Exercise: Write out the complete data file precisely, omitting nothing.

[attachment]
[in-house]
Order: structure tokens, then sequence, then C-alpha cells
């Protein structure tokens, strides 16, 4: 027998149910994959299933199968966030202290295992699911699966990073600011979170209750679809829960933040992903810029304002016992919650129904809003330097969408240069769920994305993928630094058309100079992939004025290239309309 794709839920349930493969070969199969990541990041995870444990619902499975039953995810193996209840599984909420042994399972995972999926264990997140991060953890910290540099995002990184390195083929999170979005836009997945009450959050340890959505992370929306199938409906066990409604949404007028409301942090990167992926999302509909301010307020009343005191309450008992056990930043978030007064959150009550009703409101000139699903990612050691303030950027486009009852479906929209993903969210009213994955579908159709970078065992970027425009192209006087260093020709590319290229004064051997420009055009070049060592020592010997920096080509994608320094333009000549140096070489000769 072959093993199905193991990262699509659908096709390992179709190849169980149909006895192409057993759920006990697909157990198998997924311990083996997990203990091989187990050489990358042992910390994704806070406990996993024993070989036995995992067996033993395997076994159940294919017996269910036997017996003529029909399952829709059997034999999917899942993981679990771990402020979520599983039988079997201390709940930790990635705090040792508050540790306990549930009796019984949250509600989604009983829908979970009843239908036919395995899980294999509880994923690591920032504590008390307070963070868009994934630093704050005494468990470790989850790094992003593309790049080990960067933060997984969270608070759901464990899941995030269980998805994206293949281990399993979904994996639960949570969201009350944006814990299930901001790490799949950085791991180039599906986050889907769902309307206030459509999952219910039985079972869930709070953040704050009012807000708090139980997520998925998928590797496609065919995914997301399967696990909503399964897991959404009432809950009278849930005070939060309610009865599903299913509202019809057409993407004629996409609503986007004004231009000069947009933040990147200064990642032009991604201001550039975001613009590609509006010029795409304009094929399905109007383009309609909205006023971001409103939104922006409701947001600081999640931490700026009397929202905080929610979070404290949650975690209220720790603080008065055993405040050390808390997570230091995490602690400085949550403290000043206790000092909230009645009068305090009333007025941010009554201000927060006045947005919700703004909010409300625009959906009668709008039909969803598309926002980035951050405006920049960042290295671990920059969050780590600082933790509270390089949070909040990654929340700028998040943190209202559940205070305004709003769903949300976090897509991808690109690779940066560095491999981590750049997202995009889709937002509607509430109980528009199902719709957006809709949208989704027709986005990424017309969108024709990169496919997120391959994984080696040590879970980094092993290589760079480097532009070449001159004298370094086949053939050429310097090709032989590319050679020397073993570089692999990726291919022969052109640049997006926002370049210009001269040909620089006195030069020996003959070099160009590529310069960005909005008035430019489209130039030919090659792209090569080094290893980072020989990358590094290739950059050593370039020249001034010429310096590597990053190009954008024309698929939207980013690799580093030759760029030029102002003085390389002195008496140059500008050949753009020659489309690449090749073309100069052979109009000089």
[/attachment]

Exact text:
[in-house]
Order: structure tokens, then sequence, then C-alpha cells
């Protein structure tokens, strides 16, 4: 027998149910994959299933199968966030202290295992699911699966990073600011979170209750679809829960933040992903810029304002016992919650129904809003330097969408240069769920994305993928630094058309100079992939004025290239309309 794709839920349930493969070969199969990541990041995870444990619902499975039953995810193996209840599984909420042994399972995972999926264990997140991060953890910290540099995002990184390195083929999170979005836009997945009450959050340890959505992370929306199938409906066990409604949404007028409301942090990167992926999302509909301010307020009343005191309450008992056990930043978030007064959150009550009703409101000139699903990612050691303030950027486009009852479906929209993903969210009213994955579908159709970078065992970027425009192209006087260093020709590319290229004064051997420009055009070049060592020592010997920096080509994608320094333009000549140096070489000769 072959093993199905193991990262699509659908096709390992179709190849169980149909006895192409057993759920006990697909157990198998997924311990083996997990203990091989187990050489990358042992910390994704806070406990996993024993070989036995995992067996033993395997076994159940294919017996269910036997017996003529029909399952829709059997034999999917899942993981679990771990402020979520599983039988079997201390709940930790990635705090040792508050540790306990549930009796019984949250509600989604009983829908979970009843239908036919395995899980294999509880994923690591920032504590008390307070963070868009994934630093704050005494468990470790989850790094992003593309790049080990960067933060997984969270608070759901464990899941995030269980998805994206293949281990399993979904994996639960949570969201009350944006814990299930901001790490799949950085791991180039599906986050889907769902309307206030459509999952219910039985079972869930709070953040704050009012807000708090139980997520998925998928590797496609065919995914997301399967696990909503399964897991959404009432809950009278849930005070939060309610009865599903299913509202019809057409993407004629996409609503986007004004231009000069947009933040990147200064990642032009991604201001550039975001613009590609509006010029795409304009094929399905109007383009309609909205006023971001409103939104922006409701947001600081999640931490700026009397929202905080929610979070404290949650975690209220720790603080008065055993405040050390808390997570230091995490602690400085949550403290000043206790000092909230009645009068305090009333007025941010009554201000927060006045947005919700703004909010409300625009959906009668709008039909969803598309926002980035951050405006920049960042290295671990920059969050780590600082933790509270390089949070909040990654929340700028998040943190209202559940205070305004709003769903949300976090897509991808690109690779940066560095491999981590750049997202995009889709937002509607509430109980528009199902719709957006809709949208989704027709986005990424017309969108024709990169496919997120391959994984080696040590879970980094092993290589760079480097532009070449001159004298370094086949053939050429310097090709032989590319050679020397073993570089692999990726291919022969052109640049997006926002370049210009001269040909620089006195030069020996003959070099160009590529310069960005909005008035430019489209130039030919090659792209090569080094290893980072020989990358590094290739950059050593370039020249001034010429310096590597990053190009954008024309698929939207980013690799580093030759760029030029102002003085390389002195008496140059500008050949753009020659489309690449090749073309100069052979109009000089």